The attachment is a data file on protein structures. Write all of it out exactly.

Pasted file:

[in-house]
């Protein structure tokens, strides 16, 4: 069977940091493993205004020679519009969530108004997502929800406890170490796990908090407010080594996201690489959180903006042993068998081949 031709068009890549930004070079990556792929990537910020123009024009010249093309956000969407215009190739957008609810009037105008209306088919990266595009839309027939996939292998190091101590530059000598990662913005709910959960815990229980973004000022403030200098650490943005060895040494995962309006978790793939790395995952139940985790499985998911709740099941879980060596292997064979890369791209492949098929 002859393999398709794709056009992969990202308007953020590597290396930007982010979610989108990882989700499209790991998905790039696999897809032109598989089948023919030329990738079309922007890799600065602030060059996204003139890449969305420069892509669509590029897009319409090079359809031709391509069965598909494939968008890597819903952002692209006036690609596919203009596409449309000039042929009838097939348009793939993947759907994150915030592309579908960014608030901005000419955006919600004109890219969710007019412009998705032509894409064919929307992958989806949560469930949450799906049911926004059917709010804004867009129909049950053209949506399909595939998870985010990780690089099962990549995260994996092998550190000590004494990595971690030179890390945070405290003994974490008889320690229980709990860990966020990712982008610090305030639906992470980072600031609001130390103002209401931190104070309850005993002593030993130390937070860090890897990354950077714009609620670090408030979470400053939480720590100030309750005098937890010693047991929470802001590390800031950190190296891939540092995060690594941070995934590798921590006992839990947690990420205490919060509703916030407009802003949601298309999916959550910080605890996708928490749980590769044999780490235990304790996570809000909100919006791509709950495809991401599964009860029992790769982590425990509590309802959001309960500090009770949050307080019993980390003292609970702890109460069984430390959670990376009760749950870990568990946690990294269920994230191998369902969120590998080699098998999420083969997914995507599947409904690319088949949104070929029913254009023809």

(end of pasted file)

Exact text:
[in-house]
């Protein structure tokens, strides 16, 4: 069977940091493993205004020679519009969530108004997502929800406890170490796990908090407010080594996201690489959180903006042993068998081949 031709068009890549930004070079990556792929990537910020123009024009010249093309956000969407215009190739957008609810009037105008209306088919990266595009839309027939996939292998190091101590530059000598990662913005709910959960815990229980973004000022403030200098650490943005060895040494995962309006978790793939790395995952139940985790499985998911709740099941879980060596292997064979890369791209492949098929 002859393999398709794709056009992969990202308007953020590597290396930007982010979610989108990882989700499209790991998905790039696999897809032109598989089948023919030329990738079309922007890799600065602030060059996204003139890449969305420069892509669509590029897009319409090079359809031709391509069965598909494939968008890597819903952002692209006036690609596919203009596409449309000039042929009838097939348009793939993947759907994150915030592309579908960014608030901005000419955006919600004109890219969710007019412009998705032509894409064919929307992958989806949560469930949450799906049911926004059917709010804004867009129909049950053209949506399909595939998870985010990780690089099962990549995260994996092998550190000590004494990595971690030179890390945070405290003994974490008889320690229980709990860990966020990712982008610090305030639906992470980072600031609001130390103002209401931190104070309850005993002593030993130390937070860090890897990354950077714009609620670090408030979470400053939480720590100030309750005098937890010693047991929470802001590390800031950190190296891939540092995060690594941070995934590798921590006992839990947690990420205490919060509703916030407009802003949601298309999916959550910080605890996708928490749980590769044999780490235990304790996570809000909100919006791509709950495809991401599964009860029992790769982590425990509590309802959001309960500090009770949050307080019993980390003292609970702890109460069984430390959670990376009760749950870990568990946690990294269920994230191998369902969120590998080699098998999420083969997914995507599947409904690319088949949104070929029913254009023809």